Useful Theory: Social Ecological Model

Illustration of "Fred" with a complex diagram of factors like income, work, education, health insurance, culture, and government, with the caption "See? it's this easy!"
Alt: A doodle named Fred stands in the center of a complicated chart showing all the different elements of his environment, including medical care, work, housing, and family.

As health communicators, behavior change is our bread and butter. Often, our approach is to tell people to adopt healthy behaviors and ditch unhealthy ones.

This instinct makes sense. If your goal is to help Fred manage his diabetes, you might start by communicating directly with Fred. Maybe you’ll give him an easy-to-follow schedule for taking his insulin and share some healthy eating tips (written in plain language, of course).

So, is that it? Not according to the Social Ecological Model.

This model says that successful health promotion addresses both individuals and their environments. That’s because we don’t live our lives — or make our health decisions — in a vacuum. Whether we like it or not, our families, communities, culture, and other external factors all affect how we act. So, changing people’s environments can often change their behavior.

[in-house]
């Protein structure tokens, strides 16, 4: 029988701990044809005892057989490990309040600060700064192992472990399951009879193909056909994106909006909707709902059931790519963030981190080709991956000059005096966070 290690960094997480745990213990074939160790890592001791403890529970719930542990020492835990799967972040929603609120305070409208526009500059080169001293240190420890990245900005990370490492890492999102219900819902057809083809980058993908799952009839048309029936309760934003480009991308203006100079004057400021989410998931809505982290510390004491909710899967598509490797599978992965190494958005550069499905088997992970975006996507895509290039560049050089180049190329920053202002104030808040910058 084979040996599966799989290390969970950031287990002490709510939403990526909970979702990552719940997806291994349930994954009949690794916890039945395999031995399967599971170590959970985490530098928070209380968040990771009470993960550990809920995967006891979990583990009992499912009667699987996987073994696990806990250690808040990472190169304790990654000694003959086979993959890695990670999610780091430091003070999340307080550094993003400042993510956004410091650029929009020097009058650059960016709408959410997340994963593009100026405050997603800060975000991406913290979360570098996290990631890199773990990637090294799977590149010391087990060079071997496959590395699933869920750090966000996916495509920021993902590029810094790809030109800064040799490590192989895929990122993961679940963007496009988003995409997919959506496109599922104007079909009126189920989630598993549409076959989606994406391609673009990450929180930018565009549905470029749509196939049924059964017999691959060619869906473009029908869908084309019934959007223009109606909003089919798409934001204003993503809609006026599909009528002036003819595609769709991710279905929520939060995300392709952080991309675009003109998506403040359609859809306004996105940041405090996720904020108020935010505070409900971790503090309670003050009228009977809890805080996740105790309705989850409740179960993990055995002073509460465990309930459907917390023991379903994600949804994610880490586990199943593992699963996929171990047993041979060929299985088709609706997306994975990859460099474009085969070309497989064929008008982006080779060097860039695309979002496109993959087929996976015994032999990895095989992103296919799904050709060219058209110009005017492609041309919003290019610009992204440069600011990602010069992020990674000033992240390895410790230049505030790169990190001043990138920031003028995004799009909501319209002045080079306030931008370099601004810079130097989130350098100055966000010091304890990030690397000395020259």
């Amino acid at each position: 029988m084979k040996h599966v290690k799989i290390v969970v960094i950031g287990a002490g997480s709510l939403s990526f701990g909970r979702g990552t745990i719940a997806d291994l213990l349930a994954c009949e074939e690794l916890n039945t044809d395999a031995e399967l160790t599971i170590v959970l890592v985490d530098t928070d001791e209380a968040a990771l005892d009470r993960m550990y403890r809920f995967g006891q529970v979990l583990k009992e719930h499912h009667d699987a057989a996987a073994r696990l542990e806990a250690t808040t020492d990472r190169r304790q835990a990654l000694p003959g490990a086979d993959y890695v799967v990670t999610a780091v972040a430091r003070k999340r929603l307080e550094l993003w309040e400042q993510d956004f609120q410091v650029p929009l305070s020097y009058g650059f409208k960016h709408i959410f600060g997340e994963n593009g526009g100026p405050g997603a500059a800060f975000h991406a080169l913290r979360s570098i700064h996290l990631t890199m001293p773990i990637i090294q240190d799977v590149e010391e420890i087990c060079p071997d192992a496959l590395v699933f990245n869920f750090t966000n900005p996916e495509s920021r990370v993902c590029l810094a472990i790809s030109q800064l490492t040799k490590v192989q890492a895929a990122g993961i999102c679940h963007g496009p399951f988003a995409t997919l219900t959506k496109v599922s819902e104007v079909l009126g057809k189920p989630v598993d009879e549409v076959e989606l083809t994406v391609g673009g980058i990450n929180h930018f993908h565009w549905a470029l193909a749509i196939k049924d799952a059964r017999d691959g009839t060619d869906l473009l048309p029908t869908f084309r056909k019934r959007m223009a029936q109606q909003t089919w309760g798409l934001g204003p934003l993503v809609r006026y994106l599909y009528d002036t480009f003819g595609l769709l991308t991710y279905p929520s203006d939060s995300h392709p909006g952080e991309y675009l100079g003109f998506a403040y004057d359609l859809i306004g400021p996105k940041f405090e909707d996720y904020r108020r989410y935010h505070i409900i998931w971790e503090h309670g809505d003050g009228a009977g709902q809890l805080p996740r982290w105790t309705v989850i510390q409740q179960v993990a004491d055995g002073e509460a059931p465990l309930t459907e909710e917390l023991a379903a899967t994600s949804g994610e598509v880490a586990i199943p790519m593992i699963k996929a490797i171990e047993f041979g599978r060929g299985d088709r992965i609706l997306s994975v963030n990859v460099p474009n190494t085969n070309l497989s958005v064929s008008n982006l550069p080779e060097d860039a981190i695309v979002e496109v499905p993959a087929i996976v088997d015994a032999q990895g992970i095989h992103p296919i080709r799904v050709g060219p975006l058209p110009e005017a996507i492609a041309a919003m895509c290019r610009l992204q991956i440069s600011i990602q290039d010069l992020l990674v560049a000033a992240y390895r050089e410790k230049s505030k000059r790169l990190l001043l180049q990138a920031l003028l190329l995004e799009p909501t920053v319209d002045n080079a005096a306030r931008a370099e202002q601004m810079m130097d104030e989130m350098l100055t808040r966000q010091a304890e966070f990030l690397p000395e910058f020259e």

Take our pal Fred, for example. Fred might be more likely to take his insulin at the right time if his friends and family know the schedule and help remind him. And he might be more likely to eat healthy if fresh foods are easy to get at the corner store.

You might be thinking: That’s great, but how do I, a humble health communicator, change my readers’ environments? You may not be able to single-handedly rearrange your readers’ life circumstances. But you can help promote positive influences. For example, you could:

  • Create a diabetes management campaign that targets patients’ social networks
  • Work with local community groups to encourage shopkeepers to sell fresh fruits and vegetables at a fair price

As a health communicator, it’s important to understand the role a person’s environment plays in shaping health behavior. Some influences, like mass media or the national economy, are harder to change. But others, like social support and community resources, are within reach.

So give Fred a hand, and look for opportunities to support healthy choices by influencing environmental factors.

The bottom line: If you change people’s environments, you’ll be more likely to change their behaviors — so try taking a social ecological approach to health promotion.

Tweet about it: The Social Ecological Model is a trusty behavior change theory that explains how our environments influence our health decisions. Learn more from @CommunicateHlth: #HealthLit


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